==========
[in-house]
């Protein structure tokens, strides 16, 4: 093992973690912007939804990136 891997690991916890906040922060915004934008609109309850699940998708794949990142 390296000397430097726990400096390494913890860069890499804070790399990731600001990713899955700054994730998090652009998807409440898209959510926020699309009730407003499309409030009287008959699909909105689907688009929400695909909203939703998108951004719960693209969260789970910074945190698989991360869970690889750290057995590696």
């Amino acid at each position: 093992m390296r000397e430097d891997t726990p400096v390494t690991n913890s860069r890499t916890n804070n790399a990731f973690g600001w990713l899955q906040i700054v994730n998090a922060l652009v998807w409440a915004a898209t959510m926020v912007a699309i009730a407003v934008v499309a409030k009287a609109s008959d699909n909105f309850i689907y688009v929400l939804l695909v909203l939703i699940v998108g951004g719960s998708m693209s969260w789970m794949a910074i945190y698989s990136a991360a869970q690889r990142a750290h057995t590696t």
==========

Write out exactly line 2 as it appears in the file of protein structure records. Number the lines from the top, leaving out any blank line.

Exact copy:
């Protein structure tokens, strides 16, 4: 093992973690912007939804990136 891997690991916890906040922060915004934008609109309850699940998708794949990142 390296000397430097726990400096390494913890860069890499804070790399990731600001990713899955700054994730998090652009998807409440898209959510926020699309009730407003499309409030009287008959699909909105689907688009929400695909909203939703998108951004719960693209969260789970910074945190698989991360869970690889750290057995590696």